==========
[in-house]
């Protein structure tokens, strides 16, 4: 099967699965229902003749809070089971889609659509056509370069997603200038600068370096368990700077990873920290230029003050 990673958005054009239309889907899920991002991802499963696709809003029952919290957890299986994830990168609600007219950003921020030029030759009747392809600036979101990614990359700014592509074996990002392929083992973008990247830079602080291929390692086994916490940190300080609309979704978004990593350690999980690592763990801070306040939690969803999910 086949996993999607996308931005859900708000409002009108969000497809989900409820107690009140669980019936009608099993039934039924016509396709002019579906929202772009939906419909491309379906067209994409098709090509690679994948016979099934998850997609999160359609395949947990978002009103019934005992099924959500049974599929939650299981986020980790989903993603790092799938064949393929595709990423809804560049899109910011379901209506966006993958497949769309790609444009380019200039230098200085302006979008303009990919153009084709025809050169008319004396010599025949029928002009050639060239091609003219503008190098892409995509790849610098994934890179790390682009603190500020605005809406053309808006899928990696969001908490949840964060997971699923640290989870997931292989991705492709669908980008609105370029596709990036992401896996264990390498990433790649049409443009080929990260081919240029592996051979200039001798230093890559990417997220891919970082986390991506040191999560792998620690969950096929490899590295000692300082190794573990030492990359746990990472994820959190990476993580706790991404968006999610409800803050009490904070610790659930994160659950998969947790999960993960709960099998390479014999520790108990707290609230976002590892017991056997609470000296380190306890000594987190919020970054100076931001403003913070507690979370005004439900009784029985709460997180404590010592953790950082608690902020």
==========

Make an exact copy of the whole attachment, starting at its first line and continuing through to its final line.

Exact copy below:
[in-house]
């Protein structure tokens, strides 16, 4: 099967699965229902003749809070089971889609659509056509370069997603200038600068370096368990700077990873920290230029003050 990673958005054009239309889907899920991002991802499963696709809003029952919290957890299986994830990168609600007219950003921020030029030759009747392809600036979101990614990359700014592509074996990002392929083992973008990247830079602080291929390692086994916490940190300080609309979704978004990593350690999980690592763990801070306040939690969803999910 086949996993999607996308931005859900708000409002009108969000497809989900409820107690009140669980019936009608099993039934039924016509396709002019579906929202772009939906419909491309379906067209994409098709090509690679994948016979099934998850997609999160359609395949947990978002009103019934005992099924959500049974599929939650299981986020980790989903993603790092799938064949393929595709990423809804560049899109910011379901209506966006993958497949769309790609444009380019200039230098200085302006979008303009990919153009084709025809050169008319004396010599025949029928002009050639060239091609003219503008190098892409995509790849610098994934890179790390682009603190500020605005809406053309808006899928990696969001908490949840964060997971699923640290989870997931292989991705492709669908980008609105370029596709990036992401896996264990390498990433790649049409443009080929990260081919240029592996051979200039001798230093890559990417997220891919970082986390991506040191999560792998620690969950096929490899590295000692300082190794573990030492990359746990990472994820959190990476993580706790991404968006999610409800803050009490904070610790659930994160659950998969947790999960993960709960099998390479014999520790108990707290609230976002590892017991056997609470000296380190306890000594987190919020970054100076931001403003913070507690979370005004439900009784029985709460997180404590010592953790950082608690902020």